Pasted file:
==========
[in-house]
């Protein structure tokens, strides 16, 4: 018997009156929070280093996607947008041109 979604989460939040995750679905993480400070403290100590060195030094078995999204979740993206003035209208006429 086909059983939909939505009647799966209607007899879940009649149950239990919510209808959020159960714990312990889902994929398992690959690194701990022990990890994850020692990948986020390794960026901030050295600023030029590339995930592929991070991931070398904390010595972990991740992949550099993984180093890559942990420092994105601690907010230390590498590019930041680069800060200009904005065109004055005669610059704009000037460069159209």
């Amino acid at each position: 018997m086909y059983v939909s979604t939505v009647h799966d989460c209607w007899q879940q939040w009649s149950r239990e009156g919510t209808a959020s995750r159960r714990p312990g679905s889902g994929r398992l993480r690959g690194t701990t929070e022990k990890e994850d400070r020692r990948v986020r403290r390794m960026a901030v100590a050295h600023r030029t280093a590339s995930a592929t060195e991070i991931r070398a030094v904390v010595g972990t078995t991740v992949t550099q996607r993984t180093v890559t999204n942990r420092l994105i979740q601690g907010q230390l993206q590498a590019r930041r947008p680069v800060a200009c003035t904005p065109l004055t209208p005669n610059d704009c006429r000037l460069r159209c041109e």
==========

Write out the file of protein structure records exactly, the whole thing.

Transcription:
[in-house]
């Protein structure tokens, strides 16, 4: 018997009156929070280093996607947008041109 979604989460939040995750679905993480400070403290100590060195030094078995999204979740993206003035209208006429 086909059983939909939505009647799966209607007899879940009649149950239990919510209808959020159960714990312990889902994929398992690959690194701990022990990890994850020692990948986020390794960026901030050295600023030029590339995930592929991070991931070398904390010595972990991740992949550099993984180093890559942990420092994105601690907010230390590498590019930041680069800060200009904005065109004055005669610059704009000037460069159209």
């Amino acid at each position: 018997m086909y059983v939909s979604t939505v009647h799966d989460c209607w007899q879940q939040w009649s149950r239990e009156g919510t209808a959020s995750r159960r714990p312990g679905s889902g994929r398992l993480r690959g690194t701990t929070e022990k990890e994850d400070r020692r990948v986020r403290r390794m960026a901030v100590a050295h600023r030029t280093a590339s995930a592929t060195e991070i991931r070398a030094v904390v010595g972990t078995t991740v992949t550099q996607r993984t180093v890559t999204n942990r420092l994105i979740q601690g907010q230390l993206q590498a590019r930041r947008p680069v800060a200009c003035t904005p065109l004055t209208p005669n610059d704009c006429r000037l460069r159209c041109e």